On 11 October 1942, the USS Sculpin claimed a torpedo hit forward of Yura's bridge that inflicted minor damage, but postwar analysis failed to confirm this attack and Yura was apparently not damaged this day. On 12 October 1942, Yura departed Shortland to escort the seaplane tender Nisshin and Chitose returning from a transport run from Guadalcanal, and on 14 October 1942, Yura assisted in landing 1,100 troops on Cape Esperance, Guadalcanal. Another "Tokyo Express" troop transport run to Guadalcanal was made on 17 October 1942 to carry 2,100 troops, field artillery pieces and anti-tank guns.[4]

On 18 October 1942, en route back to Shortland, Yura was attacked by USS Grampus off Choiseul Island. Grampus fired four Mark 14 Torpedoes at Yura. One hit but did not explode, and Yura departed the area with a dent in her port side.[4]

On 24 October 1942, Yura departed Shortland to bombard Guadalcanal with the No. 2 Attack Unit consisting of Rear Admiral Takama's flagship Akizuki, Harusame, Murasame and Yudachi. At the north entrance to Indispensable Strait, off Guadalcanal, on 25 October 1942 (the day before the Battle of the Santa Cruz Islands), Yura, leading an attack group of destroyers off Santa Isabel Island in the Solomons was attacked by five SBD Dauntless dive-bombers of VS-71 and hit aft by two bombs near the engine room. She flooded and settled by the stern. After receiving reports of the attack, Vice Admiral Mikawa, CINC, IJN Eighth Fleet, cancelled Rear Admiral Takama's bombardment mission. The No. 2 Attack Unit reversed course back towards Shortland. On the way back, Yura was attacked again by three USAAF P-39 Airacobras and by four Marine SBDs, but these attacks failed to cause any additional damage. Captain Sato attempted to beach Yura but she was attacked again by four SBDs, three F4F Wildcats and four P-39s. Soon afterwards, Yura was attacked again six USAAF B-17 Flying Fortress bombers from Espiritu Santo. .[2] These attacks reignited Yura's' fires. At 18:30, after her crew was taken off, Japanese destroyers Harusame and Yudachi scuttled Yura with torpedoes. She broke in two and her forward portion sank. At 19:00, her stern portion was sunk off Savo Island by gunfire from Yudachi at 08°15′S 159°07′E / 8.25°S 159.117°E / -8.25; 159.117.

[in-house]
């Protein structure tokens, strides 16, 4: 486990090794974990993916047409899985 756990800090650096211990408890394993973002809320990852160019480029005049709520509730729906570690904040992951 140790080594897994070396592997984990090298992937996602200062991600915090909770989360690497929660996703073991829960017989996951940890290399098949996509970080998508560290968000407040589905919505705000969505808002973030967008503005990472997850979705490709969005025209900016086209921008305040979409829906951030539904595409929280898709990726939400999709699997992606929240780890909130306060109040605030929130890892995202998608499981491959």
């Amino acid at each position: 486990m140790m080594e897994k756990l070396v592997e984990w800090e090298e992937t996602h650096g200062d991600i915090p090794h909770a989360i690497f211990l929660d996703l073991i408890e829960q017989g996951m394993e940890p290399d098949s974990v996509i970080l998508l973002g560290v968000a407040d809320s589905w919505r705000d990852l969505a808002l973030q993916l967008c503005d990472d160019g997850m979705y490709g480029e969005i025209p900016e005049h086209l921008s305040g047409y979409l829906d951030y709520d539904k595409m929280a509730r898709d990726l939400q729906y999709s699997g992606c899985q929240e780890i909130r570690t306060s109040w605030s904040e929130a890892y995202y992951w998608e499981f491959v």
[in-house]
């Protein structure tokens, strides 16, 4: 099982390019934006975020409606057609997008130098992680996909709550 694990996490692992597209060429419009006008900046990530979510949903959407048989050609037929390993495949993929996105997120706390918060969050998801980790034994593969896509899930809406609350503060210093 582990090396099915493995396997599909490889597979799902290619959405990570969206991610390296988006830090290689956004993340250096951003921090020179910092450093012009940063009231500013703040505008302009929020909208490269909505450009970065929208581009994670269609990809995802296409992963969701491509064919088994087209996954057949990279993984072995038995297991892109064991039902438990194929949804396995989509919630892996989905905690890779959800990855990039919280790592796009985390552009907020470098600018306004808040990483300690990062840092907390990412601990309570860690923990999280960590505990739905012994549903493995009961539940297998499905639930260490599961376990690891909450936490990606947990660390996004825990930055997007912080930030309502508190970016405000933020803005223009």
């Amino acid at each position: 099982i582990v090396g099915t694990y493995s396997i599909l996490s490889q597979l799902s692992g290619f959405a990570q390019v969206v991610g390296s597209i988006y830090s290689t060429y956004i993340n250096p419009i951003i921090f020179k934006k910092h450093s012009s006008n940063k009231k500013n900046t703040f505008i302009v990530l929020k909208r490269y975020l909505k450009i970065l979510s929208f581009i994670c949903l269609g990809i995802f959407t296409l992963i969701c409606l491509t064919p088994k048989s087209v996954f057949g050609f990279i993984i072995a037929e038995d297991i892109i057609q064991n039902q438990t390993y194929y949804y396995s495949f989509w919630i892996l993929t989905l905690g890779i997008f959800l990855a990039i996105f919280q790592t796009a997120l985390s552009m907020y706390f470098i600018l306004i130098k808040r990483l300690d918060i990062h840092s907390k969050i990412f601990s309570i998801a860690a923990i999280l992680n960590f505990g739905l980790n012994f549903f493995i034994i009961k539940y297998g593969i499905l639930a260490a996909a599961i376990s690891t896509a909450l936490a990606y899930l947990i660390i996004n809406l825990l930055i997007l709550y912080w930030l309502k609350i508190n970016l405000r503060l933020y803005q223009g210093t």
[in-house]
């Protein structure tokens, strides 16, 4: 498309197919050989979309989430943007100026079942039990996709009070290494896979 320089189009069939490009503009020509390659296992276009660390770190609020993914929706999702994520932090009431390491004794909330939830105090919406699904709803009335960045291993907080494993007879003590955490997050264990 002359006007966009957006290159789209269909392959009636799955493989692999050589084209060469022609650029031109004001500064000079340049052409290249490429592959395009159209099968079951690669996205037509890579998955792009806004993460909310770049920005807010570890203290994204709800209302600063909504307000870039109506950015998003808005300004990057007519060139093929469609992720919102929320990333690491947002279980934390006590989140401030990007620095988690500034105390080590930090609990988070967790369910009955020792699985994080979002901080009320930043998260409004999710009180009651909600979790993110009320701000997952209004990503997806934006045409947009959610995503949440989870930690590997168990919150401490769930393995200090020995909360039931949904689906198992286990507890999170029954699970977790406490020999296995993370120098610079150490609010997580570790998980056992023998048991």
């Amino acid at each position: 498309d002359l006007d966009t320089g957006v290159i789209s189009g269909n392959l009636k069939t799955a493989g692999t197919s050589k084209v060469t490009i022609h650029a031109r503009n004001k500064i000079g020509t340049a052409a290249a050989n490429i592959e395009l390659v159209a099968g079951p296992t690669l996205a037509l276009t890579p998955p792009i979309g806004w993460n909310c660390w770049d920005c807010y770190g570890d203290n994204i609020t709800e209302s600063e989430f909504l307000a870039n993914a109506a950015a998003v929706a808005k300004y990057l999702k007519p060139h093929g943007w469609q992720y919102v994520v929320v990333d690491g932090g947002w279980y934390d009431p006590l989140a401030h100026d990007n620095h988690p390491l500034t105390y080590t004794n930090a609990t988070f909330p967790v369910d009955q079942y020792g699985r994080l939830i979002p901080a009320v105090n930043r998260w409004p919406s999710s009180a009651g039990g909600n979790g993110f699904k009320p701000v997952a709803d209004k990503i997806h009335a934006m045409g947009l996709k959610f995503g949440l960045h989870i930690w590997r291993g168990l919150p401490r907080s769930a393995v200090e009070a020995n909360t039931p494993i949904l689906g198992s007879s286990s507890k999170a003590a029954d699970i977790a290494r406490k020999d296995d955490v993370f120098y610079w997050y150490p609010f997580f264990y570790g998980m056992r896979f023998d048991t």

Yura was removed from the navy list on 20 November 1942.



  • Brown, David (1990). Warship Losses of World War Two. Naval Institute Press. ISBN 1-55750-914-X. 
  • Boyd, David (2002). The Japanese Submarine Force and World War II. Naval Institute Press. ISBN 1-55750-015-0. 
  • D'Albas, Andrieu (1965). Death of a Navy: Japanese Naval Action in World War II. Devin-Adair Pub. ISBN 0-8159-5302-X. 
  • Dull, Paul S. (1978). A Battle History of the Imperial Japanese Navy, 1941-1945. Naval Institute Press. ISBN 0-87021-097-1. 
  • Gardner, Robert (1985). Conway's All the World's Fighting Ships, 1906–1921.. Conway Marine Press. ISBN 0-85177-245-5. 
  • Jentsura, Hansgeorg (1976). Warships of the Imperial Japanese Navy, 1869-1945. Annapolis, MD: Naval Institute Press. ISBN 0-87021-893-X. 
  • Lacroix, Eric; Linton Wells (1997). Japanese Cruisers of the Pacific War. Naval Institute Press. ISBN 0-87021-311-3. 
  • Stille, Mark (2012). Imperial Japanese Navy Light Cruisers 1941-45. Osprey. ISBN 1-84908-562-5. 
  • Whitley, M.J. (1995). Cruisers of World War Two: An International Encyclopedia. Naval Institute Press. ISBN 1-55750-141-6. 
  • Cressman, Robert (2005). The Official Chronology of the U.S. Navy in World War II. Naval Institute Press. ISBN 1-55750-149-1. 

External links


  1. Lacroix, Japanese Cruisers, p. 794.
  2. 2.0 2.1 Stille, Imperial Japanese Navy Light Cruisers 1941-45 , page 22-26; Cite error: Invalid <ref> tag; name "Stille" defined multiple times with different content
  3. Gardner, Conway's All the World's Fighting Ships, 1906–1921; page 238
  4. 4.0 4.1 4.2 4.3 4.4 4.5 4.6 [1] Yura Tabular Record of Movement;
  5. Dull, A Battle History Imperial Japanese Navy , page 40;

This page uses Creative Commons Licensed content from Wikipedia (view authors).